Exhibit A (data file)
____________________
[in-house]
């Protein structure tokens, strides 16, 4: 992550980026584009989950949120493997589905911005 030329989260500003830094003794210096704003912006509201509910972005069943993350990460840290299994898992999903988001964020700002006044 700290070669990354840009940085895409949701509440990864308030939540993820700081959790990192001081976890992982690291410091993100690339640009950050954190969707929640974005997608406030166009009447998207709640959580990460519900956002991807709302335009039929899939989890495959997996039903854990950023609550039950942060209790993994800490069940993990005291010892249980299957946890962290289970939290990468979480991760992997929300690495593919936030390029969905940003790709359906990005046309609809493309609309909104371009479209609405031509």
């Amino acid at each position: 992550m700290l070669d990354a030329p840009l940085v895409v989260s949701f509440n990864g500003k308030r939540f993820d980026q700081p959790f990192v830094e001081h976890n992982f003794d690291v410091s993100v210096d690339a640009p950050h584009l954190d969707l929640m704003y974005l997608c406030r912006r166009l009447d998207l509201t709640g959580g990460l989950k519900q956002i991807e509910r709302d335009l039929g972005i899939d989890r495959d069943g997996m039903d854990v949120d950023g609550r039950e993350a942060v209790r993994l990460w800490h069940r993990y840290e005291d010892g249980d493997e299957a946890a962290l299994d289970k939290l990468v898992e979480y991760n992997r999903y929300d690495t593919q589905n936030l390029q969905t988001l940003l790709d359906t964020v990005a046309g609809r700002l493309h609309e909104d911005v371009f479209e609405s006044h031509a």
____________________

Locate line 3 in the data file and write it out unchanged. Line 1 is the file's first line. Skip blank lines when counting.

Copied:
């Amino acid at each position: 992550m700290l070669d990354a030329p840009l940085v895409v989260s949701f509440n990864g500003k308030r939540f993820d980026q700081p959790f990192v830094e001081h976890n992982f003794d690291v410091s993100v210096d690339a640009p950050h584009l954190d969707l929640m704003y974005l997608c406030r912006r166009l009447d998207l509201t709640g959580g990460l989950k519900q956002i991807e509910r709302d335009l039929g972005i899939d989890r495959d069943g997996m039903d854990v949120d950023g609550r039950e993350a942060v209790r993994l990460w800490h069940r993990y840290e005291d010892g249980d493997e299957a946890a962290l299994d289970k939290l990468v898992e979480y991760n992997r999903y929300d690495t593919q589905n936030l390029q969905t988001l940003l790709d359906t964020v990005a046309g609809r700002l493309h609309e909104d911005v371009f479209e609405s006044h031509a």